Last month, we wrote about the incredibly gripping trailer for FX’s new series “The People v. O.J. Simpson: An American Crime Story.”
The miniseries will unfold in 10 episodes and represent the first installment in an anthology of American crime stories. The next one will center around Hurricane Katrina, which executive producer Ryan Murphy says “Katrina was a f—ing crime — a crime against a lot of people who didn’t have a strong voice, and we’re going to treat it as a crime. That’s what this show is all about.”
But let me not get ahead of myself. Before Katrina, FX is taking on O.J. Simpson and more specifically the racial implications of his trial in this country.
In the cover story for The Hollywood Reporter, the author notes that according to a “Washington Post poll, taken at the time of the verdict, 72 percent of whites thought Simpson was guilty, while 71 percent of African-Americans believed him innocent.”
Cuba Gooding Jr, who was raised in Los Angeles, was certainly among that latter number.
“Back then, I was just so relieved that another black man got away from the injustice that was the LAPD. I was just so relieved that they didn’t screw us over again.”
But during the monthslong process of becoming Simpson, Gooding said his views changed and he had a bit of an emotional breakdown.
“There was one day after filming that I went to my trailer and I couldn’t stop crying because I realized I never [even considered the loss] for the Goldman or Brown family.”
That’s precisely what producers hope to do with the story, tell it from all angles so that people who once held very strong convictions about Simpson’s guilt or innocence may be able to see the story from another perspective in the retelling of it.
Initially, producers planned on shying away from the racial component. But when the deaths and subsequent trials for the murders of Trayvon Martin, Freddie Gray, Michael Brown and many others took dominance over the news cycles, producer Brad Simpson said their series started to feel less and less historical.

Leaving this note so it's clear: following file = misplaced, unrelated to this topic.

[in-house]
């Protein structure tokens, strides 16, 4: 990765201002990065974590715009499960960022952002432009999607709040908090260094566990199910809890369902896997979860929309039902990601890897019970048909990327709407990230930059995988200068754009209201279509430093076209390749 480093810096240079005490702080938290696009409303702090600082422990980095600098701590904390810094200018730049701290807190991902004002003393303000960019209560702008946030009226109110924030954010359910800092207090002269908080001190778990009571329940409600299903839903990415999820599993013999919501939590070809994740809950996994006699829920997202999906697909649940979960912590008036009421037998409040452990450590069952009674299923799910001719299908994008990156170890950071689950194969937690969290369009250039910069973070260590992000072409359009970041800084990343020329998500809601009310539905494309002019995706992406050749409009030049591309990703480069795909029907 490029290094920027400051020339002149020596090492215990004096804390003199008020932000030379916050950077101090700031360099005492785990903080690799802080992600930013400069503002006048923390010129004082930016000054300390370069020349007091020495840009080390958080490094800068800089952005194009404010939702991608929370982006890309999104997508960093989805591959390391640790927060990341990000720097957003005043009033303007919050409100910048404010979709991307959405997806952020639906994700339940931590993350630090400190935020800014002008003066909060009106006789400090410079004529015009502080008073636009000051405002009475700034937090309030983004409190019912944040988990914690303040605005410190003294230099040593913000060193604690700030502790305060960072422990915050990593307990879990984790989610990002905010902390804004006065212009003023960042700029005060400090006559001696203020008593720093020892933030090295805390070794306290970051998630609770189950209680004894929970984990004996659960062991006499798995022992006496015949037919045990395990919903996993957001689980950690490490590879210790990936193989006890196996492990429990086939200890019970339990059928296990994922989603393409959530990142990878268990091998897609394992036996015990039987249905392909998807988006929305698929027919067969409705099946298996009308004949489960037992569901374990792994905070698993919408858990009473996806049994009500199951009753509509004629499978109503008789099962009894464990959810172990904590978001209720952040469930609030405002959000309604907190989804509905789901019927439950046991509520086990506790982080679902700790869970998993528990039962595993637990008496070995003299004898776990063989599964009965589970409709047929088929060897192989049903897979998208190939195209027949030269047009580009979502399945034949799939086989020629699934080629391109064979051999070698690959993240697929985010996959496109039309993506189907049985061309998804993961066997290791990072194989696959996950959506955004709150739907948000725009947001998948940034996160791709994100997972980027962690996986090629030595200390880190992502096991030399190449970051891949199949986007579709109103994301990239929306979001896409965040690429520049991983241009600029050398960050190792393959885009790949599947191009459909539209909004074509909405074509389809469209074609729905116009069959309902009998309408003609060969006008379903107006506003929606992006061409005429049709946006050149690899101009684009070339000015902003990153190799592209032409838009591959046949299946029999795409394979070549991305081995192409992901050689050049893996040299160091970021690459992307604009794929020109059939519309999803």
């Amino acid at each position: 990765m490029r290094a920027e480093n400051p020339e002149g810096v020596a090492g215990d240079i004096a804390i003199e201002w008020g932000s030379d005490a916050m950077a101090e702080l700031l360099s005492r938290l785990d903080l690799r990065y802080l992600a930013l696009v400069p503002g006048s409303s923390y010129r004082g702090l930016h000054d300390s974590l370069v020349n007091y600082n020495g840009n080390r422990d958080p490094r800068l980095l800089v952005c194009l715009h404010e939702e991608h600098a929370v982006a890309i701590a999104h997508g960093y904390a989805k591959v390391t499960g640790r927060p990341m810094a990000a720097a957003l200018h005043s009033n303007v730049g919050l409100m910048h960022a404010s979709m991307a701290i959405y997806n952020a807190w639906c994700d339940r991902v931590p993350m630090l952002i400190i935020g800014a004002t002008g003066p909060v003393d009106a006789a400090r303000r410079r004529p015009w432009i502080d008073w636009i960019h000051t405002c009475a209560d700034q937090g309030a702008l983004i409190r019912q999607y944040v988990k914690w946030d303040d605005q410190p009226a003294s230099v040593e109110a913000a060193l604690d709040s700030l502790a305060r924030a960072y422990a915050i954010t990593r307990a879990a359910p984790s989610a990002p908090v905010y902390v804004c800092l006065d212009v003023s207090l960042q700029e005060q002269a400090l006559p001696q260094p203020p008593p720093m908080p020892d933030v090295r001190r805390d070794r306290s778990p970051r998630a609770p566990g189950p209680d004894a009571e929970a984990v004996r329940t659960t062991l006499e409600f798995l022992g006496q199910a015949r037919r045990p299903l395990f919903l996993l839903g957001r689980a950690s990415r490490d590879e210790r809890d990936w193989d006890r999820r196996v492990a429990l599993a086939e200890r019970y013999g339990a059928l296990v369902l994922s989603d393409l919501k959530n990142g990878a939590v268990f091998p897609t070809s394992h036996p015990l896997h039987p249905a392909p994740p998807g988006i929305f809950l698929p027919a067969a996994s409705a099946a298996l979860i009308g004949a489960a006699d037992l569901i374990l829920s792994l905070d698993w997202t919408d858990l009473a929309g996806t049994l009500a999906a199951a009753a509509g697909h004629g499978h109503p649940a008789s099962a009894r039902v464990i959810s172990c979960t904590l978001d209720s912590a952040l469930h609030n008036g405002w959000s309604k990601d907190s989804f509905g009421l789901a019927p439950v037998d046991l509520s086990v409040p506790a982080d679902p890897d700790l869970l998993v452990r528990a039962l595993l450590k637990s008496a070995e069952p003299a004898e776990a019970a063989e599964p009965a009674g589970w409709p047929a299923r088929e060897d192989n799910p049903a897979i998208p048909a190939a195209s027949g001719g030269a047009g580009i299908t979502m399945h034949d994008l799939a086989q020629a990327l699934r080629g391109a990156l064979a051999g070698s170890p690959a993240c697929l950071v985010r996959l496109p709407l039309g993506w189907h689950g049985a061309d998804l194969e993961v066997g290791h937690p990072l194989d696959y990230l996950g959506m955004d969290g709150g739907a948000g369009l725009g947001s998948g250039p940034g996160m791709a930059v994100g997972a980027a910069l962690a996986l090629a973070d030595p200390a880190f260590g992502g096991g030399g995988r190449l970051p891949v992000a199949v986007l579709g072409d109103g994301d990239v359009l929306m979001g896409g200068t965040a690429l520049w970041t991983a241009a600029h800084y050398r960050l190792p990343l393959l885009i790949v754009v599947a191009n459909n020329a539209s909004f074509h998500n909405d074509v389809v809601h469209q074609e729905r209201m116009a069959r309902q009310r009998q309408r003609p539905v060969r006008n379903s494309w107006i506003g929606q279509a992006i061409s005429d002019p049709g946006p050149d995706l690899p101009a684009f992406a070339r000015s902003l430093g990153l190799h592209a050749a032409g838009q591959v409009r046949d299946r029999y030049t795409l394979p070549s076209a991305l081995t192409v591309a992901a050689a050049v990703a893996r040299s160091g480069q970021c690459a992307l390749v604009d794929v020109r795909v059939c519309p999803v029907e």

One of the reasons Johnnie Cochran was so successful in his defense of Simpson was that he recognized the enormity of the racial component from day one.
According to HR: During the course of the eight-month criminal trial, Cochran, a longtime crusader for justice in the black community and the flashy leader of Simpson’s “dream team” of attorneys, successfully transformed the case into a referendum on race. With a jury of nine blacks, two whites and one Hispanic, he got the verdict he wanted in less than four hours of deliberation.
Courtney B. Vance, who will portray Cochran, said, “Unlike others, who got surprised by the moment and found themselves trying to catch up, Johnnie recognized that this case was absolutely about race and not about anything else, and his whole professional life to that point had been about that.”
One might think that since this trial was so consuming and ubiquitous, audiences might not be interested. But New Yorker legal writer, Jeffrey Toobin, who wrote the book for which the series is based, says that’s just not true. Having poured himself over the details of this case, Toobin said: “Much of what you thought you knew about this story is either wrong or vastly oversimplified.”
I don’t think audience engagement will be an issue. Every little tidbit that comes out about the project, from the trailer to the actors’ process is making headlines and becoming water cooler talk.
Like the bit about David Schwimmer, who plays Robert Kardashian, not wanting to be meet with the Kardashian family about his role. According to Schwimmer, that’s partially true. He told HR that he did speak to Kris Jenner, Kardashian’s ex-wife, for two hours. During that time he says he learned “how much a man of faith Robert was, how he prayed at every meal and before every big business meeting and how he was this very compassionate, generous guy. Then Schwimmer adds with a chuckle: “The producers of [Keeping Up With the Kardashians] had asked me if I wanted to talk to the daughters, too, but I didn’t feel that was necessary. And they wanted to do it on camera.”
He wasn’t the only one, Gooding had no desire to contact O.J. either. But his reason is a bit different. Since Simpson is now serving a 33-year sentence in Nevada, for felonies including kidnapping and armed robbery, Gooding recognizes that he’s likely in a different mental space these days.
“I have a lot of friends and family who are incarcerated, and I know what that jail cell does to your psyche. I didn’t want him to take me into that frame of mind,” says the actor, noting that the Simpson that he’d been cast to play was at a very different stage of his life. “He was the O.J. Simpson whom everyone loved — not just an athlete but a movie star — and in that cage, he’s a broken man. Now, if I did a movie about O.J. Simpson in jail, I would do everything I could to sit with him and get into his mindset today, but I wanted to understand who he was when this crime happened.”
“The People v. O.J. Simpson: American Crime Story” will premiere on Feb. 2 on FX.